Three antipsychotic drugs. The full spectrum of antipsychotic adverse drug effects that occur in adults was also reported in children for ARIPiprazole (ABILIFY), QUEtiapine (SEROQUEL), and risperiDONE (RISPERDAL). Suicidal behaviors were reported for all three drugs, accounting for 25% of QUEtiapine cases, 19% of risperiDONE cases, and 10% of ARIPiprazole cases. Reports of dyskinesia, tics, weight gain, and sexual organ adverse effects were seen for ARIPiprazole, QUEtiapine, and risperiDONE. The reports occurred in children being treated for a wide range of disorders but most frequently depression or bipolar disorder.
Asthma and acne drugs. Montelukast (SINGULAIR) for asthma and allergies, and ISOtretinoin (CLARAVIS) for acne, are notable examples of drugs with numerous reported psychiatric effects but no intended psychotropic action. Montelukast produced a high number of serious adverse event reports, predominantly psychiatric effects including suicidal behaviors, aggression, and depression. Reports surged in 2008, and then tapered off substantially. For ISOtretinoin, suicidal behaviors number among other prominent adverse effects, including birth defects, warranting consideration prior to use of this medication for severe and resistant acne. Other major reported adverse effects included depressed mood (n=101) and colitis (n=20).
Analgesic and anticonvulsant drugs. Among the over-the-counter (OTC) and prescription analgesics used in children, ibuprofen produced an unexpectedly large number of cases (n=32) of severe hypersensitivity and skin reactions, notably Stevens-Johnson syndrome and toxic epidermal necrolysis. These skin reactions were seldom reported for acetaminophen and naproxen. Severe skin reactions were even more numerous for another top-15 drug, the anticonvulsant lamoTRIgine (LAMICTAL) (n=66), which currently carries a warning about this adverse effect in its official labeling. Its first-line use as adjunctive therapy for seizures should be reevaluated, and its approved use for maintenance in bipolar disorder should be reconsidered.
Two anti-TNF agents. Reports for two anti-tumor necrosis factor (anti-TNF) agents showed that adverse events occurred in two different populations. InFLIXimab (REMICADE) events (n=1,772) primarily affected the GI tract and occurred in patients treated for GI tract disorders including Crohn’s disease and ulcerative colitis. The largest group of adverse events suggested treatment failures, which the manufacturer attributed to disease flares despite an overall benefit of treatment. Etanercept (ENBREL) adverse events (n= 231) were primarily reported in patients treated for juvenile idiopathic arthritis and psoriasis and were frequently related to infection and infusion site reactions. Because of differences in juvenile patient populations and likely differences in exposure (inFLIXimab has more indications for treatment in children), the 7-fold difference in the number of reported serious ADEs does not necessarily imply higher relative risks for inFLIXimab compared to etanercept. However, the results in both children and adults continue to show that anti-TNF agents are high-risk treatments requiring vigilance.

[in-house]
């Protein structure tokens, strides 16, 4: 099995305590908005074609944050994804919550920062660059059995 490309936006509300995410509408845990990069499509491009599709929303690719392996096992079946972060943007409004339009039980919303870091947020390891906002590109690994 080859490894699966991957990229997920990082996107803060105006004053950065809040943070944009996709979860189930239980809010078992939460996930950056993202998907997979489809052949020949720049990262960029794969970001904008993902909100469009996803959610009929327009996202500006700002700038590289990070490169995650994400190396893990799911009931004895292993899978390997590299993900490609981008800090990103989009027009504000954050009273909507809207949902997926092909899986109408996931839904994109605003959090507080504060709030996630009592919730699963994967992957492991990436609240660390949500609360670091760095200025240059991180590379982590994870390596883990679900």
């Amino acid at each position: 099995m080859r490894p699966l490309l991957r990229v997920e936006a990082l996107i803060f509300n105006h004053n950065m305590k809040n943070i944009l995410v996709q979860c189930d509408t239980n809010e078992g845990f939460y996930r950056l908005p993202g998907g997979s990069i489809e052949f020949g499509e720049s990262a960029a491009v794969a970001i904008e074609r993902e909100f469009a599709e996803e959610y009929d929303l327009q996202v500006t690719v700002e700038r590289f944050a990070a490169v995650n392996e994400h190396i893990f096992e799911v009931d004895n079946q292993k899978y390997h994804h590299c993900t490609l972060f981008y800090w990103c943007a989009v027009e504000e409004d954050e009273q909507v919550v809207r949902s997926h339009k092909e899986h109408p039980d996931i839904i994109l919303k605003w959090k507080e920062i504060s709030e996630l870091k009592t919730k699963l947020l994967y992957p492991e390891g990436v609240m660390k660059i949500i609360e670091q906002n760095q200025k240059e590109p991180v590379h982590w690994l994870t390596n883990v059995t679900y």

Where Cases Were Few
Three of the most widely used drugs in children accounted for few reported serious adverse events in our analysis. For example, 28 million pediatric patients out of a population of 74 million were prescribed amoxicillin and/or azithromycin in 2010.7 However, azithromycin accounted for only 51 reports over 5 years, and amoxicillin only 41 reports. Albuterol, another drug often used with children, was prescribed to about 7% of all children7 but accounted for only 56 serious adverse events in our primary analysis group. The low volume of reports for these medications may not only attest to the safety of these widely used drugs, but also reflect short-term or intermittent use as well as very low reporting rates.
Read the full QuarterWatch™ report at: www.ismp.org/QuarterWatch/default.aspx.
1) Johann-Liang R, Wyeth J, Chen M, Cope JU. Pediatric drug surveillance and the Food and Drug Administration’s adverse event reporting system: an overview of reports, 2003-2007. Pharmacoepidemiol Drug Saf. 2009;18(1):24–7.
2) Bourgeois FT, Mandl KD, Valim C, Shannon MW. Pediatric adverse drug events in the outpatient setting: an 11-year national analysis. Pediatrics. 2009;124(4):e744–50.
3) Cohen AL, Budnitz DS, Weidenbach KN, et al. National surveillance of emergency department visits for outpatient adverse drug events in children and adolescents. J Pediatr. 2008;152(3):416–21.
4) Mosholder AD, Gelperin K, Hammad TA, Phelan K, Johann-Liang R. Hallucinations and other psychotic symptoms associated with the use of attention-deficit/hyperactivity disorder drugs in children. Pediatrics. 2009;123(2):611–6.
5) Olfson M, Huang C, Gerhard T, et al. Stimulants and cardiovascular events in youth with attention-deficit/hyperactivity disorder. J Am Acad Child Adolesc Psychiatry. 2012;51:147–56.
6) Winterstein AG, Gerhard T, Kubilis P, et al. Cardiovascular safety of central nervous system stimulants in children and adolescents: population based cohort study. BMJ. 2012;345:e4627.
7) Chai G, Governale L, McMahon AW, et al. Trends of outpatient prescription drug utilization in US children, 2002-2010. Pediatrics. 2010;130(1):23–31.